• The druid "class fantasy" naturally leads them to Nature, and rangers are good at it by default.
  • Charisma classes tend towards Negotiation.
  • Fighters and barbarians can usually handle Physical.

Magic can also point characters to certain roles in this direction, with quite a bit more discretion for players: divination spells for Lore, spells that can bypass certain kinds of obstacle or gameplay for everything else (tiny hut for Wilderness, knock or fly for Physical, find traps for Dungeon, among others).


I found the Fantasy Craft/Spycraft roles pretty solid.

Face- does the talking and persuasion
Backer- makes/buys stuff, provides buffs and advice and support
Combatant- kills stuff
Solver- solves physical/narrative obstacles with a set of specific abilities
Specialist- doubles down on specific skills, doing them best and applying htem broadly

They throw in "Wildcard" for flexible powersets that will depend primarily on player choices. Plenty of overlap between them, and you can imagine a party that is missing some, or focused more heavily on others, but they all point to a solid niche you could be filling.


B/X Known World
The in-combat roles are fairly well established across games.

Tank. DPS. Healer.

Variations on how you tank, dps, and heal are great, but the roles are largely unchanging. Melee vs ranged DPS. Magical vs physical DPS. Etc. Concepts like battlefield control are not new, but they're not well implemented in most games. At least not as stand-alone roles. Control is usually a secondary concern or spread across the other roles, like buffs/debuffs.

It's incredibly important to me that the roles stay in their lane, mechanically. I don't mind something like a tank than can deal a bit of damage, but a tank that's dealing as much damage or more damage than the dps is bad design. In an S + A-F ranking system, the given role should be the only S-tier pick. Any secondary stuff a class has should be B-C tier at absolute best. For example, a tank that can deal decent damage. Their tanking should be S tier and their damage should be no better than B-C tier.

I vastly prefer keeping the pillars in separate silos so PCs can be built around multiple roles. One combat role (tank, dps, heals). One exploration role (whatever they'd be). And one social role (whatever they'd be). Rather than muddying the waters by mixing non-combat roles into a character's combat role, see thief or rogue as the "skills" character. That has no real meaning in combat.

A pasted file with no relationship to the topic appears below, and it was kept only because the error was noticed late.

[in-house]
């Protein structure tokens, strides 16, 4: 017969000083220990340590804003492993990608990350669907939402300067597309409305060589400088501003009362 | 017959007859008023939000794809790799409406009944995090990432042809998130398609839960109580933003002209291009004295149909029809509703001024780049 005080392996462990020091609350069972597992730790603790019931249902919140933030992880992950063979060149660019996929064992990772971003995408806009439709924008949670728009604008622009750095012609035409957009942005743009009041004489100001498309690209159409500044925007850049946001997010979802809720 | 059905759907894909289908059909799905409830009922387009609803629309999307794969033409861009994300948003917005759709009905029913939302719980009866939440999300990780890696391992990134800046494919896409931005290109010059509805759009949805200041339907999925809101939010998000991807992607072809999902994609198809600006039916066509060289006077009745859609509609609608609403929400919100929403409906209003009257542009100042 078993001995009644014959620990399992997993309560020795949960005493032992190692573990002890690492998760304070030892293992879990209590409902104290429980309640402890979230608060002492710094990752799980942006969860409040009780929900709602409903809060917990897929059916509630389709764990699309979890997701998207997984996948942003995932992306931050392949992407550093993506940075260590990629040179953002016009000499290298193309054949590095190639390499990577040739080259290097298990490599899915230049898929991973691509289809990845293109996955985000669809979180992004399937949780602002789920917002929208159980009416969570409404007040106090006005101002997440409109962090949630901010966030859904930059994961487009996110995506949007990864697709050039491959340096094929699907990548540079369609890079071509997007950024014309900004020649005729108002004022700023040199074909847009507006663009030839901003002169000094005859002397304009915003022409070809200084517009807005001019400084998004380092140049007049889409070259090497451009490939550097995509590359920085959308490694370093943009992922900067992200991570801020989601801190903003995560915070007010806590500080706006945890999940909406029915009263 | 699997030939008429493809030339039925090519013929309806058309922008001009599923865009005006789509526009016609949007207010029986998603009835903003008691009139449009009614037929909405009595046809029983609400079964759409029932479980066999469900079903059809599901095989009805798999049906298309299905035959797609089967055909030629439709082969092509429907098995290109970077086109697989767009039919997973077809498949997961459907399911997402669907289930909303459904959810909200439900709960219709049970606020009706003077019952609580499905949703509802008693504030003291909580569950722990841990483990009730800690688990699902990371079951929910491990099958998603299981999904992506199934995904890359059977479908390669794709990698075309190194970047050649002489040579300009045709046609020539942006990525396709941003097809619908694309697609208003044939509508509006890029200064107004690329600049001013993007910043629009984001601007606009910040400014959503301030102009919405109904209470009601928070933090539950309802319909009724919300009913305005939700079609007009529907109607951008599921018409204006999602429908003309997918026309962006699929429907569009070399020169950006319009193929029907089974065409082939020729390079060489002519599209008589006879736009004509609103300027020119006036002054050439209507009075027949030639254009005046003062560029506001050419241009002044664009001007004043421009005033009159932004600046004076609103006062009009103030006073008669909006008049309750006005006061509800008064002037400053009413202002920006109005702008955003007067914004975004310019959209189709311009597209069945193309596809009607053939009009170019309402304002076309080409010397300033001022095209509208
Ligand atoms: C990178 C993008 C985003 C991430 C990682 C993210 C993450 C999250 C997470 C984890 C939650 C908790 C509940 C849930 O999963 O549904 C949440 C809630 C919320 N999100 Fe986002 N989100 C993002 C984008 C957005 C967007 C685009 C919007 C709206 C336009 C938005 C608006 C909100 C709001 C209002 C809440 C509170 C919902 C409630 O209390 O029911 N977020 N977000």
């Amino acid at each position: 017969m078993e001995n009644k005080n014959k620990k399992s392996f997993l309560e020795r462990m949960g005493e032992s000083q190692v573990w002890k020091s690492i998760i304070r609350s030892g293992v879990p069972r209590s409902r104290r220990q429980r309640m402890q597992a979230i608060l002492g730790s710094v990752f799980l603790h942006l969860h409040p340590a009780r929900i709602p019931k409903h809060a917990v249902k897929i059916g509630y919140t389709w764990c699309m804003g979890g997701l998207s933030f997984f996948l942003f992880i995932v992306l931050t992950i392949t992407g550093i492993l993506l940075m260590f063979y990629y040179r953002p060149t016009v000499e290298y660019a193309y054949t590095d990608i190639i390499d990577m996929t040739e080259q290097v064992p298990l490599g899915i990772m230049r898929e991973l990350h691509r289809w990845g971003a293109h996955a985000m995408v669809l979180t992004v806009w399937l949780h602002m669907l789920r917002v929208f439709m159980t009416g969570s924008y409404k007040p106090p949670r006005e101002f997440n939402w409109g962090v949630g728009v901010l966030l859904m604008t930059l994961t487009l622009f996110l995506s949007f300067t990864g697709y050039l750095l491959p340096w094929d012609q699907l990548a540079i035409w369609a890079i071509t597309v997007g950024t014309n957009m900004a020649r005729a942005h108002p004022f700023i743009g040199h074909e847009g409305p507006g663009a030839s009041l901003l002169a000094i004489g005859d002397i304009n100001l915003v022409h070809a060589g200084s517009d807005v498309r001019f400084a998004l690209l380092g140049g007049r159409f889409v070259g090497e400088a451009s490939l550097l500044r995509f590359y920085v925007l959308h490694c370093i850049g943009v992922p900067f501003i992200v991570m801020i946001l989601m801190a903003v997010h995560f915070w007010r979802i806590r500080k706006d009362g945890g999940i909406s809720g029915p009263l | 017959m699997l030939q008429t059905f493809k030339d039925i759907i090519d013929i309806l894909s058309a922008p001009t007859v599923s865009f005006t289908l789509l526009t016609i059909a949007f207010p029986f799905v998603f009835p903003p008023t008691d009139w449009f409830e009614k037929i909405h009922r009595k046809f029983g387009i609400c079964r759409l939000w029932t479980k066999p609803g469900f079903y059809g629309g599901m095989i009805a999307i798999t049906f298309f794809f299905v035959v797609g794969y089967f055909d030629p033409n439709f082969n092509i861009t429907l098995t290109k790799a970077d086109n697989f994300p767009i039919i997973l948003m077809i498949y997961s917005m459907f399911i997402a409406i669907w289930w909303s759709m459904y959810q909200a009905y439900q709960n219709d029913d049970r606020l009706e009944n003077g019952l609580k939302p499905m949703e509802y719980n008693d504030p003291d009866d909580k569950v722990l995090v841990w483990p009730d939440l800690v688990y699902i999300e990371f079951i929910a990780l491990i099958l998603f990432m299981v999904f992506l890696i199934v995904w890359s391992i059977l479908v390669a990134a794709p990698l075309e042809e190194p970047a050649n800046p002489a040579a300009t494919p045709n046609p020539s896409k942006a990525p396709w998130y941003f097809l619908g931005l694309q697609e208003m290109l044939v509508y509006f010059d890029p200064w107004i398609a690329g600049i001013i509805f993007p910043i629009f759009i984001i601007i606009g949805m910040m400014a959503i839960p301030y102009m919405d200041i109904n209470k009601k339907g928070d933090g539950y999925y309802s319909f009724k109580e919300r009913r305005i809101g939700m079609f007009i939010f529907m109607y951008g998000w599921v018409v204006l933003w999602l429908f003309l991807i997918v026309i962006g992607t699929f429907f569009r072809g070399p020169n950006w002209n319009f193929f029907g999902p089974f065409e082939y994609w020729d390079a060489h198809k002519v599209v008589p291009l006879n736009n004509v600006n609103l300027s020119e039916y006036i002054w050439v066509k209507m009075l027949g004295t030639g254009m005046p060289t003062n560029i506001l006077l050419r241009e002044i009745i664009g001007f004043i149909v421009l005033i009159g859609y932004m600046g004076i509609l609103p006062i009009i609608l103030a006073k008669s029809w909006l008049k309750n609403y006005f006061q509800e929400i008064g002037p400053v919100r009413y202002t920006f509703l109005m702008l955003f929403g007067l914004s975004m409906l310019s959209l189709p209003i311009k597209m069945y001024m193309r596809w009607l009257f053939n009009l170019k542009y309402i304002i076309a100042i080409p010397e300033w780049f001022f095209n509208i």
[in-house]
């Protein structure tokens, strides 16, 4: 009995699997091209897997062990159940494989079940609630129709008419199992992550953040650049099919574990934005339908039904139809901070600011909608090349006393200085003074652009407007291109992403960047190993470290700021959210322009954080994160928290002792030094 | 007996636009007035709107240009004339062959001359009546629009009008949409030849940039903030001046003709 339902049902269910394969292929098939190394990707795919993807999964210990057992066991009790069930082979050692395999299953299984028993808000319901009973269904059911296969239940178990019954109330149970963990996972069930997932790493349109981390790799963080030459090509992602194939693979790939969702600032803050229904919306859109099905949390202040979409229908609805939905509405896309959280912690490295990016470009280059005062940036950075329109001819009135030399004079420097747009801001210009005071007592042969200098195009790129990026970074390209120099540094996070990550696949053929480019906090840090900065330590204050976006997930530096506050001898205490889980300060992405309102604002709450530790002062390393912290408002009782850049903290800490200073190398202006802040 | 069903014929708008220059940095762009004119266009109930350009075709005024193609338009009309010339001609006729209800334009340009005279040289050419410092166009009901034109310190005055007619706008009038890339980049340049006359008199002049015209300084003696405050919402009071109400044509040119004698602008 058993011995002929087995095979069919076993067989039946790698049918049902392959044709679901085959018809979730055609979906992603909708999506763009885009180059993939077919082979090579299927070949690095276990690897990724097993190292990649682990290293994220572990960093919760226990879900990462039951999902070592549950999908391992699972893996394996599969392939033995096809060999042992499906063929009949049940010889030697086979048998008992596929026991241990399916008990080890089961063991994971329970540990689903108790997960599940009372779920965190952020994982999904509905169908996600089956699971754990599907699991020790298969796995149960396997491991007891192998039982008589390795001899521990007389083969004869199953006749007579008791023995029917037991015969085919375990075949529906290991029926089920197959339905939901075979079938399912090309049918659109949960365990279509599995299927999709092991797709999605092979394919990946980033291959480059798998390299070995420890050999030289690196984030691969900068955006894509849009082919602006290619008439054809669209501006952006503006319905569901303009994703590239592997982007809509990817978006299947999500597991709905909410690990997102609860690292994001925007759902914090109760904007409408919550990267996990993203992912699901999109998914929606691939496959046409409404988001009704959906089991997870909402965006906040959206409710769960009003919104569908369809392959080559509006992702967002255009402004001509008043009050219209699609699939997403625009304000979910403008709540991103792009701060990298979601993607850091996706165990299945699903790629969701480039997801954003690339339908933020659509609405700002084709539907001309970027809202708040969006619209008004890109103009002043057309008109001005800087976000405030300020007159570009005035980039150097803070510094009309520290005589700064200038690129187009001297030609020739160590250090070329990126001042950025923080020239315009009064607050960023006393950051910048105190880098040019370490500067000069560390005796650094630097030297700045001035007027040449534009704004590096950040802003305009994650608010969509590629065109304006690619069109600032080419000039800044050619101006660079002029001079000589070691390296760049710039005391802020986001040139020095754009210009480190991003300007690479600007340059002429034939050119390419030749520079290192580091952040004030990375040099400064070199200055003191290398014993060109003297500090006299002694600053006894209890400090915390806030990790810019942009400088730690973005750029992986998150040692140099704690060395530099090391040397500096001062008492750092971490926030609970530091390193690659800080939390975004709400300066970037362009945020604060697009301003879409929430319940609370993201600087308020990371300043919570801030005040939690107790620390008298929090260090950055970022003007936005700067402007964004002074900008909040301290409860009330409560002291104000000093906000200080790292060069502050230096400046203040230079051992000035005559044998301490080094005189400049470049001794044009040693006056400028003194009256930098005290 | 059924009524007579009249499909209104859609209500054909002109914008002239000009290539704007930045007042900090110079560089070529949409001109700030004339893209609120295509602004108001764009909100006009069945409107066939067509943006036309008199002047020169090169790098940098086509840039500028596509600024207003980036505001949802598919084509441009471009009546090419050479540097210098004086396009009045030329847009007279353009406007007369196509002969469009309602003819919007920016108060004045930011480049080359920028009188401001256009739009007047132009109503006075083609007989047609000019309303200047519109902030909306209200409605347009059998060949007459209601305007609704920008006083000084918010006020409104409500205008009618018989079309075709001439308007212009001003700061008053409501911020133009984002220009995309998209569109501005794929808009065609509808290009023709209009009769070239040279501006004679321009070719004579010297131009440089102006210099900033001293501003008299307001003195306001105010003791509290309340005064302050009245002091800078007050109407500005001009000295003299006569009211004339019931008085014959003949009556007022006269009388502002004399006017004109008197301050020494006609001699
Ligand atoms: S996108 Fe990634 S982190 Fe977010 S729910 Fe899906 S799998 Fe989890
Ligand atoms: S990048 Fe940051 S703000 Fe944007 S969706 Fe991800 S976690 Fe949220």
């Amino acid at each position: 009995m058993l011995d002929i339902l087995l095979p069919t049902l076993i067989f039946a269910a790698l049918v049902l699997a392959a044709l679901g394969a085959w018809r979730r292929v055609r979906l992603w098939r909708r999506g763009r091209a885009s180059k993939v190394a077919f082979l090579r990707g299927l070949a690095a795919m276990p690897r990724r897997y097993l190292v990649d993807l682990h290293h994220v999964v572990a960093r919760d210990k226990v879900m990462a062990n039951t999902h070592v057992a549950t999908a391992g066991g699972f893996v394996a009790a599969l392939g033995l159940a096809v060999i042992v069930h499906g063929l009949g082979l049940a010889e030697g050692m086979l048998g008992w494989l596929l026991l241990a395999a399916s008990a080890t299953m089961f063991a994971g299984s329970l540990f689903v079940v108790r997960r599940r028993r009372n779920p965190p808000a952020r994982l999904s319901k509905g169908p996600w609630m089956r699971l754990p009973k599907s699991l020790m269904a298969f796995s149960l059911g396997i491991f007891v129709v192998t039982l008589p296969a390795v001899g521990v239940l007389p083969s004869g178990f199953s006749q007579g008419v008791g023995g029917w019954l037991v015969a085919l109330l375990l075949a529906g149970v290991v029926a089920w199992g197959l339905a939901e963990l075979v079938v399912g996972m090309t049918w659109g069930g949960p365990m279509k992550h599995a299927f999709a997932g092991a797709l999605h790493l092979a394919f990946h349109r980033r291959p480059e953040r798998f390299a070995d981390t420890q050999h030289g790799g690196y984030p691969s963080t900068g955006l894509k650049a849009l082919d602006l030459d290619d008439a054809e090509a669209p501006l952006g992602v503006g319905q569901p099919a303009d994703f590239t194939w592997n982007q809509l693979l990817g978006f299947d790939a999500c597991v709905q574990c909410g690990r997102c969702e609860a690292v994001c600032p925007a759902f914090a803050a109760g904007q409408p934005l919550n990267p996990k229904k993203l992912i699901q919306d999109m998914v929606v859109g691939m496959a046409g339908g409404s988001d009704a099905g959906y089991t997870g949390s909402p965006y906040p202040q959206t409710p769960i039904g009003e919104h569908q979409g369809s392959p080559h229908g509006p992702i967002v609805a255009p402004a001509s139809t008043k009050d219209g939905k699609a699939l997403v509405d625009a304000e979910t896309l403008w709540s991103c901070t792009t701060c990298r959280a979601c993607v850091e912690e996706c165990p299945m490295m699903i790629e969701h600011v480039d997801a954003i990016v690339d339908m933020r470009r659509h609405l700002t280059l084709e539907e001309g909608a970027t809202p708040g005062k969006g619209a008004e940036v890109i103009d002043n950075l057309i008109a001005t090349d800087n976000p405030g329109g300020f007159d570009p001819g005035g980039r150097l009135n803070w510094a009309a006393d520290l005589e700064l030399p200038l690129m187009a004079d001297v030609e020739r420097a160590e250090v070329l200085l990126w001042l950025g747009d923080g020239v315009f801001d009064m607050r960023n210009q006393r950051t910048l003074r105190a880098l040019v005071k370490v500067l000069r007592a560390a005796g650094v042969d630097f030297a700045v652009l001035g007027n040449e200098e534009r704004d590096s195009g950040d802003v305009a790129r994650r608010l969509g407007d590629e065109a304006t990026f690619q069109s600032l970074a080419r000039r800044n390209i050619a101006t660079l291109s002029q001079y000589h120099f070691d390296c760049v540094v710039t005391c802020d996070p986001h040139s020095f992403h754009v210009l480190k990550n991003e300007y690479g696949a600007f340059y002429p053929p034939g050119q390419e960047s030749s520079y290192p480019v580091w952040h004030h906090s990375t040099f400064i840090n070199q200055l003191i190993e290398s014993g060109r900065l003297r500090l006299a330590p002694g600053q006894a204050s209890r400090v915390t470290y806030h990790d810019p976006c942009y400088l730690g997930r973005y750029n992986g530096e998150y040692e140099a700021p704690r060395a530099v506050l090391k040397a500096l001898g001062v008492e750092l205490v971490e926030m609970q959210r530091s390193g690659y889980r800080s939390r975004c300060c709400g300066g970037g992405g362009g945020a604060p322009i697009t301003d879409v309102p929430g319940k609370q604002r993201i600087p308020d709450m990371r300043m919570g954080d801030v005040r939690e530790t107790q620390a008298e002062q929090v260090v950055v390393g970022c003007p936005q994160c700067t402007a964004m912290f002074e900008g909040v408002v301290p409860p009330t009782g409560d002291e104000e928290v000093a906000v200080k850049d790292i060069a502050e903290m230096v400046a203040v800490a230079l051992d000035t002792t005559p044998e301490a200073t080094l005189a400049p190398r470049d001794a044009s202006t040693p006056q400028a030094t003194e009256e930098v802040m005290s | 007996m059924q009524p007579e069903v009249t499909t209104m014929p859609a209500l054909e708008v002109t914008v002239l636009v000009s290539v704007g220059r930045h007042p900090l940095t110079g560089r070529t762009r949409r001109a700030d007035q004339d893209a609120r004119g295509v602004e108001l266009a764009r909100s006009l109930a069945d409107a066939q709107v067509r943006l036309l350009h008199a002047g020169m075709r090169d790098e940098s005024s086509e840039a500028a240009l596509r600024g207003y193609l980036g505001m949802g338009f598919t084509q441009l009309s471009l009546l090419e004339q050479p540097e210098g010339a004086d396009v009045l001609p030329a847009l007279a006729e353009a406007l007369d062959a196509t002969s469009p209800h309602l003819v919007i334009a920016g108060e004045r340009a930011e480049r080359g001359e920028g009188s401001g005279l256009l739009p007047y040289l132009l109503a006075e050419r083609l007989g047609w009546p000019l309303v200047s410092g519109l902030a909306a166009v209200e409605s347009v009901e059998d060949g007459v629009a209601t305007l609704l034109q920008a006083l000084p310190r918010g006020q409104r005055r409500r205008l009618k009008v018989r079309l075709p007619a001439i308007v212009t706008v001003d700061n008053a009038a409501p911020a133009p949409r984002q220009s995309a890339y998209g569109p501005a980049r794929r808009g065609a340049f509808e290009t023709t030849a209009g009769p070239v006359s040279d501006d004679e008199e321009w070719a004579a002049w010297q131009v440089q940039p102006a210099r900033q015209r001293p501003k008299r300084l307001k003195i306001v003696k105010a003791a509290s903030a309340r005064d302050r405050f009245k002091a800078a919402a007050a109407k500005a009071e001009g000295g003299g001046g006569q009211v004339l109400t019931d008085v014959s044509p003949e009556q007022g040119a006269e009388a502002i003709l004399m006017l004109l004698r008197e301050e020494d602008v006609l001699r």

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I generally see talking and exploration as things for everybody to do in D&D, not niches for single players of the team. I really like 5e backgrounds and aid another skill mechanics really enabling that and encouraging a bit of team over solo action.

Mostly I see individual team positions and roles in combat, the 4e striker, defender, leader[healer/buffer], and controller are decent ones, with classes mixing a minor aspect of other roles with a primary role position.

I would even be fine with OE three class breakdown, melee [fighting man], range [magic user artillery], healing [cleric]. The healing role being a second string melee [good armor, decent but little less hp and no swords] and range spells [hold person, flame strike], and the melee role having a second string range one with bows being secondary to the artillery of magic user spells.

I really see the OE/Basic/AD&D thieves as generally poorly designed classes for D&D, doing OK as the ranged role with short bows and thrown daggers, but backstab being really poor and niche in play. They should have been based off the fighter chassis instead of the MU one trading armor for thief skills and higher damage.

Team sure. The game assume collaboration between players, but also with the DM.
Sport? Competitive play is more a choice of play style.